I’m so excited to introduce you all to my friend Austen. He first reached out to me after I published my resource guide and has been a huge influence in my life and in the larger community helping to bring trans voices into our faith conversations. He is the creator of the YouTube series “Transgender and Christian,” which seeks to understand, interpret, and share parts of the Bible that relate to gender identity and the lives of transgender individuals. Austen is a graduate of Luther Seminary’s Master of Arts program in Old Testament/Hebrew Bible Studies, and is the winner of the 2010 John Milton Prize in Old Testament Writing from the same institution. As a transgender person of faith, his greatest passion is helping other trans and gender-non-conforming people see themselves in scripture, and to walk with them in their journey towards wholeness. Be sure to check out his blog over at austenhartke.com and his new Patreon at patreon.com/austenlionheart.
The way I see it, coming out is a two-step process. First, you have to come out to yourself—you have to admit something deep and true about yourself that you may have wrestled with for many years. Second, you have to speak that truth out loud or in writing to someone else, which can be terrifying, since you never know how other people are going to react. As a transgender person who is also bisexual, I went through this whole process twice—first, when I came to understand my sexuality as a fourteen-year-old, and then again when I came to understand my gender identity in my mid twenties. Oddly enough, for all that practice, it never seemed to get easier!
Between these two coming out experiences, there was a third event that shared many of the same characteristics. At age twenty, I was baptized.
I remember walking into my associate pastor’s office for my first baptism Q&A session. I had called him a week or so ago, and asked if he’d be willing to meet with me to talk about the possibility of my getting baptized. I had been born into a nondenominational church that didn’t believe in infant baptism, but I had been attending this Lutheran church since I was fourteen, and it seemed like it might be time. I told him that I wasn’t sure if I wanted to be baptized or not, but that I had a LOT of questions. I walked in that day with my Bible, a copy of the Nicene Creed, and a copy of the ELCA Statement on Human Sexuality, which included our denomination’s recent word on same-sex marriage and relationships. I grilled my poor pastor for over an hour, trying to understand why we said we believe in the “holy catholic and apostolic church” when we weren’t Catholic, and what I should do if I didn’t think wives were supposed to submit themselves to their husbands, and did he think that people who had never heard about Jesus would really go to hell when they died? I was especially interested in his thoughts on whether or not I was automatically relegated to the fire and brimstone brigade for being bisexual, and for being in love with my best friend at the time. I thought that I had to make sure I subscribed to every belief that my church held in order to be worthy of baptism, and I was concerned that so many of my thoughts and feelings didn’t seem to line up with those ideals.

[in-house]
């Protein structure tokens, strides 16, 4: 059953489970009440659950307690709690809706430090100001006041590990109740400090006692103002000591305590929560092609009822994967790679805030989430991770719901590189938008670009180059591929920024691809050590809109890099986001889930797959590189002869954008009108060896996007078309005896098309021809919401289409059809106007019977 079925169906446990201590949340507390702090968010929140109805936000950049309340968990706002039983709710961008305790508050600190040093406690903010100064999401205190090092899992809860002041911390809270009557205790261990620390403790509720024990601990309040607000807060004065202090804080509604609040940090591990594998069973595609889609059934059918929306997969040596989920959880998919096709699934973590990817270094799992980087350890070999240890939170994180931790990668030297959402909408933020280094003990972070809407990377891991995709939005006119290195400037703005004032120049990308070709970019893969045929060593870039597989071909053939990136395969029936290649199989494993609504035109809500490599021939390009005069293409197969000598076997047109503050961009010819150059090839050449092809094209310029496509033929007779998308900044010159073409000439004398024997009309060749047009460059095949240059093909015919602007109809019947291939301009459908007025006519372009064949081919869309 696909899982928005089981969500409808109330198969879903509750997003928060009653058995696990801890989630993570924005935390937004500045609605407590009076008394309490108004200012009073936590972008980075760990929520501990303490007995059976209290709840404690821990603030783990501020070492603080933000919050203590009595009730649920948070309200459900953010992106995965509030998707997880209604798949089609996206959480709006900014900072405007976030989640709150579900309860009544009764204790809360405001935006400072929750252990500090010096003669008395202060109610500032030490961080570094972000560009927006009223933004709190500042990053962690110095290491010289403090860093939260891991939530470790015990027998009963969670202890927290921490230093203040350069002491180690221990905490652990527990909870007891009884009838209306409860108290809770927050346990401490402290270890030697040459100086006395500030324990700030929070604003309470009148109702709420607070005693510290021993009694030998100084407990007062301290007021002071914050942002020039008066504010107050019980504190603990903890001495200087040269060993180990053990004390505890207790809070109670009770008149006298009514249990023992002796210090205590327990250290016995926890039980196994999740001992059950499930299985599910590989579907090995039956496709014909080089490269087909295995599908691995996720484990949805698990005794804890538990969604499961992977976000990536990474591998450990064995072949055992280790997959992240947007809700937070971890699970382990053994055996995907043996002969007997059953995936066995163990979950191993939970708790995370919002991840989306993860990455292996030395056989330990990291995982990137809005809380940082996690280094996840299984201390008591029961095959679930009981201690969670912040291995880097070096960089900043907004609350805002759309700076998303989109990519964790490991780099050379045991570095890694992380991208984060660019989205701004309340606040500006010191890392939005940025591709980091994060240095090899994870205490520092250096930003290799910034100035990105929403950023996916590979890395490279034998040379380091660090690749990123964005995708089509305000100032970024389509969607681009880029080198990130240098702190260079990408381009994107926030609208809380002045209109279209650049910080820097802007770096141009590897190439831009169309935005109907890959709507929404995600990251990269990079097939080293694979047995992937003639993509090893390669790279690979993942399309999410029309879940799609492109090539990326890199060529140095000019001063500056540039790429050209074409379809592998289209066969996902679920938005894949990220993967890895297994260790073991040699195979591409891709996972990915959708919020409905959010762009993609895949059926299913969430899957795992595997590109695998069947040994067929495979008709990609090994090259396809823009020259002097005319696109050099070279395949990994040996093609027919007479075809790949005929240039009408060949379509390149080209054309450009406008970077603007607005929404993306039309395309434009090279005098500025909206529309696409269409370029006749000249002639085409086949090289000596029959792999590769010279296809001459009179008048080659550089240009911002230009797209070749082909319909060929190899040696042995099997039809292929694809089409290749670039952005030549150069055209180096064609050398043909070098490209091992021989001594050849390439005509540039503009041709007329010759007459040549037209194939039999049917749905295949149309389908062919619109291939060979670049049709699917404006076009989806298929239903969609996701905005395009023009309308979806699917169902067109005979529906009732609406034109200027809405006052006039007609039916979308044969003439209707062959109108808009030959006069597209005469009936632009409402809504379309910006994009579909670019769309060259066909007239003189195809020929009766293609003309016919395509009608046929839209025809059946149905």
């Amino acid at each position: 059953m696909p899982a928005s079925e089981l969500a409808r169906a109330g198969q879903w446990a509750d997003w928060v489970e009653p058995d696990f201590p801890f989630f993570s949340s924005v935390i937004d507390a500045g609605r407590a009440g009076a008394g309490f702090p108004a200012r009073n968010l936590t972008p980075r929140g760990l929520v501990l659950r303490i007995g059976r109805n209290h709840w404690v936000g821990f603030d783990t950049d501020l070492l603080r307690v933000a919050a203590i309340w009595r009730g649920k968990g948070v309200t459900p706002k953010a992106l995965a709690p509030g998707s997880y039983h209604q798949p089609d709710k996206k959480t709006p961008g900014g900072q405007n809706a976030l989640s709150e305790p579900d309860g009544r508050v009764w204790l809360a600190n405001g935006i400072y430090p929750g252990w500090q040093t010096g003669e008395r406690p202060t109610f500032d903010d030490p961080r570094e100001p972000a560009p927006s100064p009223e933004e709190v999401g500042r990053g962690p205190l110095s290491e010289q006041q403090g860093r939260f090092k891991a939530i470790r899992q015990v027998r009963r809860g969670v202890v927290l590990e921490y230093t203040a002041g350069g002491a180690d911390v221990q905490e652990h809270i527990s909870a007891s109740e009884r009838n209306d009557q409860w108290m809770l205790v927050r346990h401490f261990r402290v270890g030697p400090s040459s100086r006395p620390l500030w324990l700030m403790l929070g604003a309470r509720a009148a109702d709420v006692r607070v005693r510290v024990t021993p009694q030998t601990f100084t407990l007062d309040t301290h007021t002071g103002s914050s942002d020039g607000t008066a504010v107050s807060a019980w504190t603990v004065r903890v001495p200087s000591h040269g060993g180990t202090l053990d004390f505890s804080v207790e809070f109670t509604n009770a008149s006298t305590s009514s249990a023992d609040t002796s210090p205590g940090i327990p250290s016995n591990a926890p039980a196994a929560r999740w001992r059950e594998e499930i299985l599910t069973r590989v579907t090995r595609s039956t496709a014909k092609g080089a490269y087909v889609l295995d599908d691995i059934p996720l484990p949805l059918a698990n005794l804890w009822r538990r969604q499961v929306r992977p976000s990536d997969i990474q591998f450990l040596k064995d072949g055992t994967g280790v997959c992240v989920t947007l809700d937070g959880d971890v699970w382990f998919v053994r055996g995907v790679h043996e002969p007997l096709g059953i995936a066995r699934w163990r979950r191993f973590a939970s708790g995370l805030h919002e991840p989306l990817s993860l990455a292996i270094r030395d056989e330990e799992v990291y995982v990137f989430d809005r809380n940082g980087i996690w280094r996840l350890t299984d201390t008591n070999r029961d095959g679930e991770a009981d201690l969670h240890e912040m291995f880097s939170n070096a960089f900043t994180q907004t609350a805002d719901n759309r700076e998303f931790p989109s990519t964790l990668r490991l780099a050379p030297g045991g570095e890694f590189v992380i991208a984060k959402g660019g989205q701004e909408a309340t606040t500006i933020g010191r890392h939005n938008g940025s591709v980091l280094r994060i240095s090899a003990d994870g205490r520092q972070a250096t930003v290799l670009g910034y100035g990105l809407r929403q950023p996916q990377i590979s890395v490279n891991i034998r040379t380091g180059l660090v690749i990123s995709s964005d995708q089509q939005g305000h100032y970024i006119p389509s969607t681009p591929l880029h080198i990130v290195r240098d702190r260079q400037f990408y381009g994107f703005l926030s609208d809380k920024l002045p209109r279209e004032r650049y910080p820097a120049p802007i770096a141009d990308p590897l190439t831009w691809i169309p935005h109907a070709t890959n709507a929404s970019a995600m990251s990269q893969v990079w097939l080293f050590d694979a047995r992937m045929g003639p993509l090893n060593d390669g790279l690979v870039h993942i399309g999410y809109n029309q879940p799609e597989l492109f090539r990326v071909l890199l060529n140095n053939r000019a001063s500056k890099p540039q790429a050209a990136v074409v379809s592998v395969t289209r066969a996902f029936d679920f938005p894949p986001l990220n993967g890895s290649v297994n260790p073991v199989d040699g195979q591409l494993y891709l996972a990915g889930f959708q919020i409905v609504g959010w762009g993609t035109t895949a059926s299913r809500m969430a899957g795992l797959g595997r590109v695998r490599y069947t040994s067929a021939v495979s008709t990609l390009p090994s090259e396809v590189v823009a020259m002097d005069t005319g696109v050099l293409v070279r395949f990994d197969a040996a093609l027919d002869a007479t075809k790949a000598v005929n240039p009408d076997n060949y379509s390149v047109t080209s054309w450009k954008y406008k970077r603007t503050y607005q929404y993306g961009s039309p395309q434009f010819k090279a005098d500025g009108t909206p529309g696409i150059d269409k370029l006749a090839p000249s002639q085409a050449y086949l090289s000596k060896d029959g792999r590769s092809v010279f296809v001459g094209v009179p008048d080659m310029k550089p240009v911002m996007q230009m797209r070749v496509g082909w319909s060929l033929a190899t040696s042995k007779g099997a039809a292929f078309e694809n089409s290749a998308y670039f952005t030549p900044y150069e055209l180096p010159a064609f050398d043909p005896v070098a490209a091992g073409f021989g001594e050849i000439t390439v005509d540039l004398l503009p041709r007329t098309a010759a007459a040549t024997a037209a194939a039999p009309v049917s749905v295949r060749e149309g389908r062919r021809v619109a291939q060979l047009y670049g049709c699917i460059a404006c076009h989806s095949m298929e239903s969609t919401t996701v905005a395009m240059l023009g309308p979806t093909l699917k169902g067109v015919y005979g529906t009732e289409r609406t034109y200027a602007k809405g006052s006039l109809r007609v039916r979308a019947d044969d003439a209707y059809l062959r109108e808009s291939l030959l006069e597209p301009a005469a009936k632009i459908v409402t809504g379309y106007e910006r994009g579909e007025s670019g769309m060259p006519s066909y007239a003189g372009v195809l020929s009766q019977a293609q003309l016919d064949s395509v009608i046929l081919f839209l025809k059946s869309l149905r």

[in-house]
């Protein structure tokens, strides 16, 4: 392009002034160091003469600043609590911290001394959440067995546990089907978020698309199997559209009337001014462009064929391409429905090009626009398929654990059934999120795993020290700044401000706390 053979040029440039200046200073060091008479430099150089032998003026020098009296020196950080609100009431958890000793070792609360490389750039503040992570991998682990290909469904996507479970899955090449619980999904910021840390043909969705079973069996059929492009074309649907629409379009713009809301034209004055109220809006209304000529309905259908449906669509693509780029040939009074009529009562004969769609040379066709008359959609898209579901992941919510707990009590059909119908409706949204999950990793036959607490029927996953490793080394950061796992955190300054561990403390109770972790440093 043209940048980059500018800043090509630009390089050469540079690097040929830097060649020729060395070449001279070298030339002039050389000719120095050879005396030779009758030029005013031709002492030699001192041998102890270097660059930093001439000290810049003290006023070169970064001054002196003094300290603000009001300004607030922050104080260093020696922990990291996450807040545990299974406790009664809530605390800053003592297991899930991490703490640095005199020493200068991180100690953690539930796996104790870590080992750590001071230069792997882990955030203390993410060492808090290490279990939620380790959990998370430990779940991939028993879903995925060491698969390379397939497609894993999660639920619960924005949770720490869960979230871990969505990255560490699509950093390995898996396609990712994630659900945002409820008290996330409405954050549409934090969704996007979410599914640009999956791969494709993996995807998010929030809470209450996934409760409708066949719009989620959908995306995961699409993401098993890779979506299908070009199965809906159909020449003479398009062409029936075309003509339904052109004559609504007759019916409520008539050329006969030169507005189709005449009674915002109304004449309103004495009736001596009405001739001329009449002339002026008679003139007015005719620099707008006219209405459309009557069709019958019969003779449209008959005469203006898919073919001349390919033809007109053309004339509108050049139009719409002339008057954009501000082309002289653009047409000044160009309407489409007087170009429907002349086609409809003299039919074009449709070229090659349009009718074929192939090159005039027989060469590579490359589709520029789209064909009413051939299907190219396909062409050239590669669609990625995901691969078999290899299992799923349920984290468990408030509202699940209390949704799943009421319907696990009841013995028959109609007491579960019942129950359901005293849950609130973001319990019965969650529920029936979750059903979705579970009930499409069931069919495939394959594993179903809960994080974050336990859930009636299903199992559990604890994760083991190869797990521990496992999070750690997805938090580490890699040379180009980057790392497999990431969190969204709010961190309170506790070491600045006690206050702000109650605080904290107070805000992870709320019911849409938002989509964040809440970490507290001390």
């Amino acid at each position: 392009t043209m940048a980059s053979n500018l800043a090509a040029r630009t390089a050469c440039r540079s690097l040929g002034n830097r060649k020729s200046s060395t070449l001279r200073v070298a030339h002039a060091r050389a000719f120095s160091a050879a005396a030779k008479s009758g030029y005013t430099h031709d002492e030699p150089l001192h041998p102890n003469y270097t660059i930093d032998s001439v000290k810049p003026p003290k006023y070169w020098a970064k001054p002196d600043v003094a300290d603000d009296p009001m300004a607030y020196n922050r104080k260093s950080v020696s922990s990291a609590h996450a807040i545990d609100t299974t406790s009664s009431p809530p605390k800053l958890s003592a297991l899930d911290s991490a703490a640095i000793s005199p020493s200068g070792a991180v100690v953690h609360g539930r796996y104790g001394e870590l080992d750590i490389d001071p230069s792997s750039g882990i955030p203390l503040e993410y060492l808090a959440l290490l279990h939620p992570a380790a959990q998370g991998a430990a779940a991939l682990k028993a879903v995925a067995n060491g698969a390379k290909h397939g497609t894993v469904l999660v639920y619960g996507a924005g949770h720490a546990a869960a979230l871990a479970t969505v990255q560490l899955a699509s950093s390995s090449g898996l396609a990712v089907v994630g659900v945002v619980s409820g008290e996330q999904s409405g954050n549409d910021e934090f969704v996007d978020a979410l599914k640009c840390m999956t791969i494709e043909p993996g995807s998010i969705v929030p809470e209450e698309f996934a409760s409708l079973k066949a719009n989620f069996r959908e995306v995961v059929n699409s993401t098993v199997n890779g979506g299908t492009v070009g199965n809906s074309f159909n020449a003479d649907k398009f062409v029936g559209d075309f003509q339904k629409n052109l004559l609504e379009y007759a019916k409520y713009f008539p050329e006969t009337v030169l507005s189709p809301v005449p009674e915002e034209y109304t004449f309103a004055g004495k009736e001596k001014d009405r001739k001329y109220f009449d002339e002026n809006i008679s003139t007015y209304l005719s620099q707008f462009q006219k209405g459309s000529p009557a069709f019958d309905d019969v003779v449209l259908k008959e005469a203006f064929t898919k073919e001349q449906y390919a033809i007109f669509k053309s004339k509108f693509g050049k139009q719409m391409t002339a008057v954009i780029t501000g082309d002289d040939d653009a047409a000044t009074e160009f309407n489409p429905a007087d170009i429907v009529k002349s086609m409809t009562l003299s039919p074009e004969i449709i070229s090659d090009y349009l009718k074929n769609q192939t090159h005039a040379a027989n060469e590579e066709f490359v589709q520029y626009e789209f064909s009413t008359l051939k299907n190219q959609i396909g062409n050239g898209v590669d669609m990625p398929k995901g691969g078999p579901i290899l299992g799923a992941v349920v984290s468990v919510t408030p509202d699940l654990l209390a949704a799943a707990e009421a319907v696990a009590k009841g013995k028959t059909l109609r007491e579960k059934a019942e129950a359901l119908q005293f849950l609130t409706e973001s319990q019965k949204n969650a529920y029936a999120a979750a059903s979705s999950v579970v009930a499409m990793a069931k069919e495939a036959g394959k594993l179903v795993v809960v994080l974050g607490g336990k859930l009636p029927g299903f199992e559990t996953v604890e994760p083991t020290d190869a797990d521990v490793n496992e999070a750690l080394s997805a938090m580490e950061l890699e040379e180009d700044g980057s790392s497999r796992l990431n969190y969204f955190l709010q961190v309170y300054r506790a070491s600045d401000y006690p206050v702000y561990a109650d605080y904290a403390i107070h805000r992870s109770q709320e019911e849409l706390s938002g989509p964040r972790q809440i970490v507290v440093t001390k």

I met with my pastor for another few weeks after that first meeting, each time bringing another list of questions, and another set of verses I wanted him to explain to me. He was patient and kind and just about the best teacher I could have asked for. Finally, he pointed me to a line in Martin Luther’s Small Catechism that says “I believe that by my own understanding or strength I cannot believe in Jesus Christ my Lord or come to him, but instead the Holy Spirit has called me through the gospel…” My pastor pointed out that the question directed to me in baptism was not “Do you agree with everything the church says?” or “Do you agree that you have the strength and goodness to get close to God if you just try hard enough?” The question instead was “Do you accept the gift that God has already given you? Do you accept God’s identity for you—that you are a beloved child of God—and will you let the church affirm that truth alongside you?”
In essence, when I was asked if I desired to be baptized, I was really being asked if I was ready to come out; if I was ready to admit that God loved me, that God had chosen me, and that I was precious and beautiful in God’s sight. As someone with a sexuality and gender identity that was often condemned in popular culture and in faith communities, this was a hard thing for me to accept, at first. Sometimes, when you’re so used to being told that you’re somehow wrong and bad, it’s hard to admit that you might actually be loved just exactly as you are.
But on the day when I finally stood in front of my congregation and said yes—yes to being chosen, to being loved, to affirming my relationship with God and the beliefs of the church, not because I agreed with every single word in the creeds, but because we, as a community, each held a part of that belief together—on that day, I knew who I was. And more importantly, I knew that God knew. I finally felt seen, and known, and loved, by God and by my community. It was the greatest gift I’ve ever received.
And in just a few weeks, almost eight years after that day, I’m going to be remembering my baptism with God’s people again, with grateful thanksgiving for my new name. At my baptism in 2008 I was recognized as Alison, but this year I will remember God’s promises and mine as I am marked with the cross and known again as myself—as Austen.
It will be a good and important reminder for me, and for my community, but I have a very strong suspicion that God may have known about my new name all along.
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